The painting is also known as the Irish Graces in tribute to the sisters' Irish upbringing and their exceptional beauty. Luke Gardiner, the commissioner, requested Reynolds to create a portrait of the three ladies featuring a historical artifact. The painter catches the women in motion elegantly dancing in unison with the chain of flowers serving as the link between them. Reynolds wanted to make them alluring and graceful while at the same time depicting an imposing almost intimidating image of Hymen.
Group paintings were common among the nobility in the 18th century as they were the equivalent of family portraits. They were used by the wealth to celebrate their privileged background. Reynolds subscribed to the Grand Style of idealizing imperfection. However, the main inspiration for this painting was the work of Rococo painter, Antoine Watteau, who had knack for producing surreal depictions of lovers in the midst of nature as icons of desire. The similarly in style is evident in Watteau's The Scale of Love, which features light colours for the noble lovers and a statue lurking in the forest in the background. The most devout modern follower of Reynolds is Sam Taylor-Wood who makes panoramic paintings of the middle class.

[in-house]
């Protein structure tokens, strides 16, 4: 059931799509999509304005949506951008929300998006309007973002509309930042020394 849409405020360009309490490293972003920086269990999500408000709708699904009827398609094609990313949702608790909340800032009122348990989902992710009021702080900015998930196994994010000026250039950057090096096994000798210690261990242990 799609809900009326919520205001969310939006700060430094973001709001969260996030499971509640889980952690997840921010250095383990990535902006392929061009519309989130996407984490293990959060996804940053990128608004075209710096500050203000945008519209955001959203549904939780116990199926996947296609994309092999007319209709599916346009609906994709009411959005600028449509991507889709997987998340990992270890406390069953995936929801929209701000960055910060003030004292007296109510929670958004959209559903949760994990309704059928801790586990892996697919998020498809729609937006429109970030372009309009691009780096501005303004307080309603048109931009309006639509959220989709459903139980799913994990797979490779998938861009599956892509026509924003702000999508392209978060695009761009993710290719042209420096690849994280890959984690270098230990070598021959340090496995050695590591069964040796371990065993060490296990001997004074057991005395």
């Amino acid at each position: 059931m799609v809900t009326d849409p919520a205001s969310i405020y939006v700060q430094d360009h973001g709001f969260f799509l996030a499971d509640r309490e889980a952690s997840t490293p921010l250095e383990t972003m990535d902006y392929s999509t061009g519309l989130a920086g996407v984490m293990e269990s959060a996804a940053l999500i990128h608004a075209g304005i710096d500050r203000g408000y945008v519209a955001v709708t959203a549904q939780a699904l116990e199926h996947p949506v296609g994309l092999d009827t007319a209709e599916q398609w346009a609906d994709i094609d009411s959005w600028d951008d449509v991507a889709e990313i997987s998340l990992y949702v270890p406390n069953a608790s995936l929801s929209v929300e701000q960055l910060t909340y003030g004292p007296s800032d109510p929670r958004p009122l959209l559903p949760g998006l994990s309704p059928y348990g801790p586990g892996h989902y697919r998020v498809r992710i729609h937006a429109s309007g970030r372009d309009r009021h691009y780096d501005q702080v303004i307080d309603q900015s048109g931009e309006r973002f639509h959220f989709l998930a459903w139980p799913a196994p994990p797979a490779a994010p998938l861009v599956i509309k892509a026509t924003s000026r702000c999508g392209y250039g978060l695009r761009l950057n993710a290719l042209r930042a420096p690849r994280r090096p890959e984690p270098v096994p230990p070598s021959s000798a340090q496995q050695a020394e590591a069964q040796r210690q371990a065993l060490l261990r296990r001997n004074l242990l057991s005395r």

The painting is consistent with Reynolds preference for painting portraits of wealthy individuals and families. Reynolds eschewed naturalism preferring to do more realistic works that recognised the stratified nature of the British society with the nobility at the top. The fact that girls were playful rather than reverent of Hymen was a demonstration of their privileged status as decorating and offering sacrifices to deities was a routine rite for the wealthy.
The painting is very similar to Reynolds other works such as Lady Talbot that feature excellent brushwork and the blending of porcelain white with other colors to imbue characters with an air of class. The depiction statues lurking in the background is also consistent with other works such as Hon. Miss Monckton. Three Ladies Adorning a Term of Hymen is the property of Tate Britain.